Pakistan Elections 2013:
Will the Provincial Governments and Sharif be at Loggerheads?
17 Jun, 2013 · 3997
Anu Krishnan on whether the challenges in provinces other than Punjab will be dealt effectively with the PML-N at the centre
The Pakistan Muslim League-Nawaz won Pakistan’s landmark elections of 2013, securing an iron grip on Punjab province. Nawaz Sharif’s decisive victory in his native Punjab was marked by his popularity with the rural population as a competent businessman. The numbers ensure that Nawaz Sharif can form a government without an unruly coalition. The other provinces - mainly Sindh and Khyber Pakhtunkhwa, however, have voted in different parties opposed to the PML-N. What does this mean for Nawaz Sharif’s plans for Pakistan, as he prepares to tackle the economic and energy crises? On the other hand, can the challenges in each of the provinces other than Punjab be dealt effectively with the PML-N at the centre?
The Woes of the Provinces
The PPP acquired 29 seats in the Sindh Provincial Assembly. The PPP’s victory emerges from the fact that it was the best possible alternative for rural Sindh in terms of nationalistic sentiments, a feature rooted in Sindh politics. The crisis in Sindh is violence, which has been on a rise in the last few months. Declining rates of law and order management in the province is another matter of concern.
In Khyber Pakhtunkhwa, Imran Khan’s PTI ousted the incumbent Awami National Party by securing 37 seats. The ANP was one of the secular parties which were strongly hit by the violence perpetrated by the Tehreek-e-Taliban before the elections. The PTI was thus chosen as the best possible alternative in Khyber Pakhtunkhwa, which is embroiled in militant attacks and Taliban insurgency. Imran Khan’s Pashtun ethnicity also powered his victory in the province which has a Pashtun majority. The Taliban insurgency, which has garnered strength, remains the key concern in the province. 57 of last year’s major terrorist incidents occurred in the province.
A neglected, deprived Balochistan with no economic or political might, despite being the biggest province, exercised their franchise miserably. With a voter turnout of less than 2%, a coalition has been formed between the Pakhtun-khwa Milli Awami Party (PkMAP), PML-N, and National Party. Beset with religious extremism and separatism, Balochistan is in desperate need of strong representation in the National Assembly, which can bring an end to the continued neglect of the general public in the province. Poor governance has left the province with little to cheer about; the security situation has only worsened in the recent past, despite the presence of security forces. Balochistan is also home to most of Pakistan’s natural resources, underlining the need for good governance that can effectively tap these resources to benefit the public.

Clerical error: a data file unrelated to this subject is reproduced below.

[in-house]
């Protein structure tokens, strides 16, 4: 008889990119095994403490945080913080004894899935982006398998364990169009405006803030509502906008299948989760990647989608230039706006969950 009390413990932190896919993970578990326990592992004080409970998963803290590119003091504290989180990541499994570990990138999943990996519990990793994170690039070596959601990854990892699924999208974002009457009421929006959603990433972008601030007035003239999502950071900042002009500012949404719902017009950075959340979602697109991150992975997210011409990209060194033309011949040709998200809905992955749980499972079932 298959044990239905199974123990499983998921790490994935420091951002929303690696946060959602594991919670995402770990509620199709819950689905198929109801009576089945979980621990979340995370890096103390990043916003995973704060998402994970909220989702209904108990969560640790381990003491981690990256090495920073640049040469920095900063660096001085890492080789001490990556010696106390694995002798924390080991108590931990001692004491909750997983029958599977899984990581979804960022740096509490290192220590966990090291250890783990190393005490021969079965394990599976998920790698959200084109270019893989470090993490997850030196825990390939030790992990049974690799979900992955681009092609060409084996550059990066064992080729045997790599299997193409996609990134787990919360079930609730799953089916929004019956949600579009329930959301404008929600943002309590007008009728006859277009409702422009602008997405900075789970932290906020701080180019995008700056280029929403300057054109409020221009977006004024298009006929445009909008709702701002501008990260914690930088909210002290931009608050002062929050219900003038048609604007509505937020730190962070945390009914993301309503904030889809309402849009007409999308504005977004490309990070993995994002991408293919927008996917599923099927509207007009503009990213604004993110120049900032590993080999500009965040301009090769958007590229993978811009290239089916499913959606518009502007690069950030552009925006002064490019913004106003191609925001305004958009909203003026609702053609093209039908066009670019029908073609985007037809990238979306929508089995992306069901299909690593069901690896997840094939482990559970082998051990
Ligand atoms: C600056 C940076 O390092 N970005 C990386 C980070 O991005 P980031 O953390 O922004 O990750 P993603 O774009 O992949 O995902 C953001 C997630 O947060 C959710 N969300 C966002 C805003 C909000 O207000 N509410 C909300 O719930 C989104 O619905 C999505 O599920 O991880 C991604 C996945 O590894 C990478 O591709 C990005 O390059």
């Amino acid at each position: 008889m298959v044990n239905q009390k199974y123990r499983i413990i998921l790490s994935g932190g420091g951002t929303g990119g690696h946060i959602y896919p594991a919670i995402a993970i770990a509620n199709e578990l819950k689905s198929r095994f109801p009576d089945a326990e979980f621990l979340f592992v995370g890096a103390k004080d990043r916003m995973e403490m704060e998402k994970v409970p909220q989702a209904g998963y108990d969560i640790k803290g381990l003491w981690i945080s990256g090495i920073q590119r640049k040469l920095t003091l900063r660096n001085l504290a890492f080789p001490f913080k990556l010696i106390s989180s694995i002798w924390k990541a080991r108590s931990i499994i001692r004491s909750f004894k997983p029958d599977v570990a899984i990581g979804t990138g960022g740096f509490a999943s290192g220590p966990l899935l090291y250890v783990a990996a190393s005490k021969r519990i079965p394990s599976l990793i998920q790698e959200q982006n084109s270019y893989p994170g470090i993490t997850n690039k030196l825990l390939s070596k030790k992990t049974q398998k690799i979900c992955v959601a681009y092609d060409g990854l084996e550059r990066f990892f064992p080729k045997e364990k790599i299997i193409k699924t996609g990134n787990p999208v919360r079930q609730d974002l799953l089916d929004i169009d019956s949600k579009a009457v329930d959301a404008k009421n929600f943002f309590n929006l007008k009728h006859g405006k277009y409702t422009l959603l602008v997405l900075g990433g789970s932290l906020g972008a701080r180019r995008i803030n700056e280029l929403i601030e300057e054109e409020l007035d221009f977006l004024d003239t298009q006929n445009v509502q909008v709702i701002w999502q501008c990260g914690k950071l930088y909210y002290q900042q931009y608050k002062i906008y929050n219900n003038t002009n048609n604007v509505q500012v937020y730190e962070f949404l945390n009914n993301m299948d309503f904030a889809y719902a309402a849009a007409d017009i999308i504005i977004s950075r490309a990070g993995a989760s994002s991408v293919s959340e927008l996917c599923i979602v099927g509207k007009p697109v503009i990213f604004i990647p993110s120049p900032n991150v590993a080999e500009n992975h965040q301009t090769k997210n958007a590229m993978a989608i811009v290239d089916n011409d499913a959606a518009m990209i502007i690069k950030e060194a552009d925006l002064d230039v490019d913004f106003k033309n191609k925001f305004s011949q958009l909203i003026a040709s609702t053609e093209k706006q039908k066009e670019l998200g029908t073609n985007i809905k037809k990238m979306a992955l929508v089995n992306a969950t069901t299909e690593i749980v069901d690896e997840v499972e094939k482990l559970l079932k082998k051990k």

Indications from the Current State of Affairs
With these opposing parties gaining the majority in the rest of the provinces, Nawaz Sharif will find it difficult to ensure consensus and effectively implement his plans across the country. This was also the first election since the 18th Amendment to Pakistan’s Constitution, which vests more autonomy with the provinces. The reforms Sharif intends to bring in, vis-à-vis taxation, subsidies, and free market might not find harmony with the provincial governments. Pakistan’s ongoing power crisis undoubtedly calls for stringent measures that will include cutting subsidies, raising the price, and dismissing cronies of the previous government. Some of these may very well be termed ‘unpopular’ and ‘anti-people’ by the opposing provincial governments.
How far can Nawaz Sharif’s government address the challenges in provinces other than Punjab? Internal security has gone for a toss in Pakistan, given the extent of violence in Balochistan, Khyber-Pakhtunkhwa, and Sindh. Sharif’s relations with the army are still sour; it remains to be seen if the ghosts of the past will continue to haunt the present. Neither is Sharif known to take hard line measures against perpetrators of violence. Talks that have been advocated with the TTP will only go so far, since attempts to negotiate with the TTP have only helped it emerge stronger.
As for Balochistan, choosing National Party’s Dr Abdul Malik as the Chief Minister, despite PML-N having emerged the single largest party, is perhaps a right step in terms of cabinet formation. The National Party, which demands control over Balochistan’s resources and a chief minister from the party, ensures good representation of the aspirations of the people, despite the low voter turnout. Sharif’s strategy of accommodating other parties to pursue his plans is tested here; the National Party is opposed to the Chinese Government taking over the Gwadar port. After nominating the National Party president as the chief minister, Sharif has appealed to the party to gravely reconsider their stand on the issue.
In his first speech this year as the Prime Minister of Pakistan, Sharif has accepted the mandate of the PTI in Khyber Pakhtunkhwa and the other parties in Balochistan. If his speech is to be believed and proves to be more than the usual rhetoric, all the provincial governments will be considered equal and Sharif will attempt to broaden his appeal beyond his Punjab base. Sharif is aware that exclusion from the centre can do no good to any of the provinces, but to what extent will he be able to forego his party’s interests remains to be seen.
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